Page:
Quake legislation not enough, says Council
Lessons learnt from Christchurch's deadly 2011 earthquake are not reflected in new legislation aimed at reducing the number of quake-prone buildings, the city council says.
It is concerned that the Building (Earthquake-prone Buildings) Amendment Bill does not specifically prioritise the strengthening of unreinforced masonry buildings or buildings with hazardous features such as verandas and parapets, despite their known dangers.
The bill, which has passed its first reading, amends the 2004 Building Act and incorporates some of the recommendations of the Canterbury Earthquakes Royal Commission, but does not pick up on the commission's recommendation that all unreinforced masonry buildings should have their seismic capacity assessed within two years and any required strengthening work done within seven years.
Forty people died in the February 2011 quake because of the failure of unreinforced masonry buildings.
Ann Brower, the sole survivor of a bus crushed by a collapsed building in Colombo St, shared the council's concerns and was also pushing for a tightening of the legislation. Eight people died and she spent two months in hospital as a result of her crush injuries.
In a hard-hitting submission on the bill, Brower said that unless Parliament moved to retrofit unreinforced masonry buildings first, the tragedy on Colombo St was destined to be repeated.
"I say this not because I was there. Neither do I say it because I heard and felt the involuntary death throes of a 78-year-old woman, a 14-year-old boy and 10 others in between. Nor do I say it because it changed my leg, spine, hand and soul forever more.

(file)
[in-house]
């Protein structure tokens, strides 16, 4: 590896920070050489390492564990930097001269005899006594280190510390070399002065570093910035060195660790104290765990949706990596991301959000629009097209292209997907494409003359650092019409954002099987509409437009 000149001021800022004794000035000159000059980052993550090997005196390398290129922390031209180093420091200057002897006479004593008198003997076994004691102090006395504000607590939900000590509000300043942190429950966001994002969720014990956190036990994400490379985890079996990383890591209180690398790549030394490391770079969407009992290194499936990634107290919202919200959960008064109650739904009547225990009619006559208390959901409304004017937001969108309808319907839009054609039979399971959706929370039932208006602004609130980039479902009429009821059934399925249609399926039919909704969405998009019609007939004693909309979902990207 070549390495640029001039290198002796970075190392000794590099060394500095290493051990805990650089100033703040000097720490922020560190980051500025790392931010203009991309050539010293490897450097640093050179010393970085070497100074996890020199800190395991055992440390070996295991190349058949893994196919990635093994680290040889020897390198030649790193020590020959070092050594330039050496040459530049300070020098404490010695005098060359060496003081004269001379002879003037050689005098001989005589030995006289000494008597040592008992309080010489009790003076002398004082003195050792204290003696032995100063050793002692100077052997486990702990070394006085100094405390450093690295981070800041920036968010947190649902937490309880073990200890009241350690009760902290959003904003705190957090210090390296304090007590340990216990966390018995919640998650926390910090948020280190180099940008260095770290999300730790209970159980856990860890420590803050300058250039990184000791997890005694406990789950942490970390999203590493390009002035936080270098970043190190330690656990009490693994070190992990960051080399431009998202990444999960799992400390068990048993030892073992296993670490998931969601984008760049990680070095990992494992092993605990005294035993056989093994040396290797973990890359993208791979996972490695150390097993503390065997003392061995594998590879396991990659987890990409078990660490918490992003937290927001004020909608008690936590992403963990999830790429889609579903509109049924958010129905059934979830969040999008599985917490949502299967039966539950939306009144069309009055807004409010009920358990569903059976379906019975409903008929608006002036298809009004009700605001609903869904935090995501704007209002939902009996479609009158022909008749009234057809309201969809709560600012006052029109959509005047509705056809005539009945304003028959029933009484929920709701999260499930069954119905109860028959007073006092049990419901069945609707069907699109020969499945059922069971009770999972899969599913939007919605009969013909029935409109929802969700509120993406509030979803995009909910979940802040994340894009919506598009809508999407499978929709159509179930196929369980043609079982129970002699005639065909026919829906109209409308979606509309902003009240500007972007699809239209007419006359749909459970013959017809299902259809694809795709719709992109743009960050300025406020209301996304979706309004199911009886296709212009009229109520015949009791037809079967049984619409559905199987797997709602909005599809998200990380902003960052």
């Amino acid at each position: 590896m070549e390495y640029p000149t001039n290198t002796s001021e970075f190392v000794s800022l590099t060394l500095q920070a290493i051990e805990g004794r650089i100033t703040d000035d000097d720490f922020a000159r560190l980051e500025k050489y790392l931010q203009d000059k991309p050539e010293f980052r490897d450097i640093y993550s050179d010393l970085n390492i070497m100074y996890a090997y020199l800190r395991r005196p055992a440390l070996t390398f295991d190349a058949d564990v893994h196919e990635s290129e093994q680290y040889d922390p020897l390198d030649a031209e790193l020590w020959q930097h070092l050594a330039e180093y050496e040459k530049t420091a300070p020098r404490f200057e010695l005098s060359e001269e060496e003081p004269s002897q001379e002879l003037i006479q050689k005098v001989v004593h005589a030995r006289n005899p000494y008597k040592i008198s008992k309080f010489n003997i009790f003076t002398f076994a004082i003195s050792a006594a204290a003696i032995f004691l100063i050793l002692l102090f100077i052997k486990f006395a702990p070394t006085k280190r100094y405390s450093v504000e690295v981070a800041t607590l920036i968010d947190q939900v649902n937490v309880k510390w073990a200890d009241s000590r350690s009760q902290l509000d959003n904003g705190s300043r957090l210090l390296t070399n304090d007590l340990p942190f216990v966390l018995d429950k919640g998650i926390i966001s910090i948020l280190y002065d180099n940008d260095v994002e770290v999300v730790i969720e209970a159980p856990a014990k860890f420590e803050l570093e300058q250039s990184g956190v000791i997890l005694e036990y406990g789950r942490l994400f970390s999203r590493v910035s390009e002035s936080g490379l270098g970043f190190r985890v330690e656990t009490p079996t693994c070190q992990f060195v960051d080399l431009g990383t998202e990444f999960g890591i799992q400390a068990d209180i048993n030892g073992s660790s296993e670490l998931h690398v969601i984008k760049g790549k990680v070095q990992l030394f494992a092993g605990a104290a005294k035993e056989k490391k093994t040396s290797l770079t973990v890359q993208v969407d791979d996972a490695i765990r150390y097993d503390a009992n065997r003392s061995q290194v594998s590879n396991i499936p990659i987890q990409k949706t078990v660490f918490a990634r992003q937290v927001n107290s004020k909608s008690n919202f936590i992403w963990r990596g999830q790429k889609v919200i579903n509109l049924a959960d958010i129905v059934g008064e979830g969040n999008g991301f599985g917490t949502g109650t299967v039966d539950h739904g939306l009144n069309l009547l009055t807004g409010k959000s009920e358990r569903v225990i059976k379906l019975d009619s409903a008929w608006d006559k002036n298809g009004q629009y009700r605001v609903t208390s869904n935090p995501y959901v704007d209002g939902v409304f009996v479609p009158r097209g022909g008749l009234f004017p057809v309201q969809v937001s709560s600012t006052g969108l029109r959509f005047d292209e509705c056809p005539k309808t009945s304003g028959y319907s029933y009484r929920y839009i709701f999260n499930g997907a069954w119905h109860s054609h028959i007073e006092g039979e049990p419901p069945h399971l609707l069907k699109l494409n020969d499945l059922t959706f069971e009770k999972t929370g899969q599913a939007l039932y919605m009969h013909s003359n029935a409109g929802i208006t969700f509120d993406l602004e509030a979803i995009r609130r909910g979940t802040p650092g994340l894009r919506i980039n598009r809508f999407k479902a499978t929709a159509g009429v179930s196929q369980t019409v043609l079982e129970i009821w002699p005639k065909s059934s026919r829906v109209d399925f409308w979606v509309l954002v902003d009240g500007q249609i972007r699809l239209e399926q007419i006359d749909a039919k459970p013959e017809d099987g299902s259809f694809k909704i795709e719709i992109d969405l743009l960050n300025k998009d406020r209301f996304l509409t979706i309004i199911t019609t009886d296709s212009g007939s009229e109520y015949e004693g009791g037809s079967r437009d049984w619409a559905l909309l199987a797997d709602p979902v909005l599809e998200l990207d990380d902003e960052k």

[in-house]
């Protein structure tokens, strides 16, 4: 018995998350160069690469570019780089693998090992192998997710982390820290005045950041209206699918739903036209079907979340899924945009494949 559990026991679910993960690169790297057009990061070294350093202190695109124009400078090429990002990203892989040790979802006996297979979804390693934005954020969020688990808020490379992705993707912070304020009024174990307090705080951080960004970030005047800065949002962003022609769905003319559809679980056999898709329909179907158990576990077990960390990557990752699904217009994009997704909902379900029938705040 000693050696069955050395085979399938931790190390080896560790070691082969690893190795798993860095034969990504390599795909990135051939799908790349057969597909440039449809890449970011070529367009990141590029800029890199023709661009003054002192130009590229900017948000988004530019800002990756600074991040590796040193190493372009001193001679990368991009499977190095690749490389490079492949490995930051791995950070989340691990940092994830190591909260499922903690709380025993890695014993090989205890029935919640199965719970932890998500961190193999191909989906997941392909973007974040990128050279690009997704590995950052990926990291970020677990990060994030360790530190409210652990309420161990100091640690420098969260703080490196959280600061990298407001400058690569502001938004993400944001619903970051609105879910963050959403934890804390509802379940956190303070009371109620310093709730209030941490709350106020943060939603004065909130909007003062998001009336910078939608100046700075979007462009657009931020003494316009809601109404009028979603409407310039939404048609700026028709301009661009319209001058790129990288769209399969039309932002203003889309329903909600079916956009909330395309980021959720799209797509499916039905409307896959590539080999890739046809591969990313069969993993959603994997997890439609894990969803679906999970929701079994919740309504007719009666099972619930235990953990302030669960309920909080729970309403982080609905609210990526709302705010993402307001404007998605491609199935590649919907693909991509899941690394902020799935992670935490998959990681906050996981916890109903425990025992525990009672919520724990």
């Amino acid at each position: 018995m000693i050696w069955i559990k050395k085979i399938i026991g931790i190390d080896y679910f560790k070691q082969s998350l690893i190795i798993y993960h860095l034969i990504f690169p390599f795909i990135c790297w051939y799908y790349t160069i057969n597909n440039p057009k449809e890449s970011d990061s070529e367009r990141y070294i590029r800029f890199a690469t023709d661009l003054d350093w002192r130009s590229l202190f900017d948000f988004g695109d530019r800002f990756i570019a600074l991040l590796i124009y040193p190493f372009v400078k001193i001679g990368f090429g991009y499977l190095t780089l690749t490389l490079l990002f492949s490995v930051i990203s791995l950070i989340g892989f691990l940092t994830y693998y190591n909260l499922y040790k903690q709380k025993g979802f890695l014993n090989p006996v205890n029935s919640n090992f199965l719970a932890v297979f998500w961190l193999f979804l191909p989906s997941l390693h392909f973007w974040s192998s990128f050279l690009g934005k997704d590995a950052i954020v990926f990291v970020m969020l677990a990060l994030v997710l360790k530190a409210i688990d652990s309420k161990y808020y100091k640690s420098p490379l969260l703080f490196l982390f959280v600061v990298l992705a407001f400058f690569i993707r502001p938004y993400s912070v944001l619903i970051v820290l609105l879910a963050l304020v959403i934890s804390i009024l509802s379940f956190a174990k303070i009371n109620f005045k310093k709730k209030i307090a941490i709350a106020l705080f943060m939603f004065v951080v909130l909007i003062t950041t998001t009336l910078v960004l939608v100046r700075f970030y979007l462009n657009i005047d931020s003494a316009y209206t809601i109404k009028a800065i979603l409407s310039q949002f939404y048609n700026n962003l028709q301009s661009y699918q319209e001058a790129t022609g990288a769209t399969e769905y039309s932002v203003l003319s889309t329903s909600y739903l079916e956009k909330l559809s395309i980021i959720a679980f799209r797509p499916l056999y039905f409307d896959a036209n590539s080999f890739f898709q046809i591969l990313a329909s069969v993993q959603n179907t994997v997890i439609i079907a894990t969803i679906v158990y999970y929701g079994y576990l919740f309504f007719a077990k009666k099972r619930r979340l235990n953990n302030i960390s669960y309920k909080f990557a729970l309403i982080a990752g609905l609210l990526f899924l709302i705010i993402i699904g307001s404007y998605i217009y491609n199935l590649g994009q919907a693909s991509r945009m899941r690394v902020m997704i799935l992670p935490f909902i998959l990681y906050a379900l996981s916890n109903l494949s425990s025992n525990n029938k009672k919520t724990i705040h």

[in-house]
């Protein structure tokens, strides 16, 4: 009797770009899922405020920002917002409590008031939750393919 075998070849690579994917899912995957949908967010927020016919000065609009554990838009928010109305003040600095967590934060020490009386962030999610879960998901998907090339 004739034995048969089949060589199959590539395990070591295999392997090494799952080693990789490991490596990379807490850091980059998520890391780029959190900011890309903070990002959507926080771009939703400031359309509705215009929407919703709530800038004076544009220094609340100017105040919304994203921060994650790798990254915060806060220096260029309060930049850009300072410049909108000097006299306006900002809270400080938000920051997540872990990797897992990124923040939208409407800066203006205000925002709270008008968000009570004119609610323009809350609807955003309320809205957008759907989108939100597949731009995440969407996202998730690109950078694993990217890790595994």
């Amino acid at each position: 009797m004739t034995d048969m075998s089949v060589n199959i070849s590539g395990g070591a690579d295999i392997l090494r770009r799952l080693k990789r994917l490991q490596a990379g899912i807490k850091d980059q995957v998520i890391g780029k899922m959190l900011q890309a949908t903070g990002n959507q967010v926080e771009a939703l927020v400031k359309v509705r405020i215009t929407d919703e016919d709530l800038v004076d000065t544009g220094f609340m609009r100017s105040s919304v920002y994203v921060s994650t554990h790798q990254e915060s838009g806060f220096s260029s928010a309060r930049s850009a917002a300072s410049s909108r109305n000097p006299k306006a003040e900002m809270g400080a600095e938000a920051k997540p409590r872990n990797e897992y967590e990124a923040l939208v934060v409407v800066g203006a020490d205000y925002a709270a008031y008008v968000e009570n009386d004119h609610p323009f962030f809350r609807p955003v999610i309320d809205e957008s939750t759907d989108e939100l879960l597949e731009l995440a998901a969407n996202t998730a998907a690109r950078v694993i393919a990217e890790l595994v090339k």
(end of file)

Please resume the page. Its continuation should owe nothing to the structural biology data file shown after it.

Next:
"Colombo St deserves more attention because every town in New Zealand has a Colombo St, full of parapets and facades in varying states from loveliness to disrepair. The horrors I witnessed are quite likely to happen again."
The bill also ignores a recommendation from the commission that local authorities should be given the option of requiring strengthening to be done faster or to a higher level than that set by central government.
Under the bill, central government would require all territorial authorities to do seismic capacity assessments on all non-residential buildings and all multi-storey residential buildings in their district within five years of the legislation being passed.
Owners of earthquake-prone buildings would then have 15 years from the assessment to bring them up to at least 33 per cent of the New Building Standard (NBS).
The city council is still finalising its submission, but this week unanimously endorsed a draft submission, which said shorter time frames for the strengthening of unreinforced masonry buildings and buildings with hazardous features were essential.
Mayor Lianne Dalziel said the council had an obligation to push strongly for the royal commission recommendations to be included in the legislation.
"We owe it to the people whose lives were lost and who were severely injured when buildings collapsed in the earthquakes."
In Christchurch, 9500 buildings would require seismic capacity assessments if the bill was passed. Some already had detailed engineering evaluations completed but council officials estimated 5800 still needed to be assessed - a process likely to cost about $2.5 million. They believe about 22 per cent (2090) of the buildings remaining in Christchurch are quake-prone and bringing them up to at least 33 per cent of NBS would cost about $247m.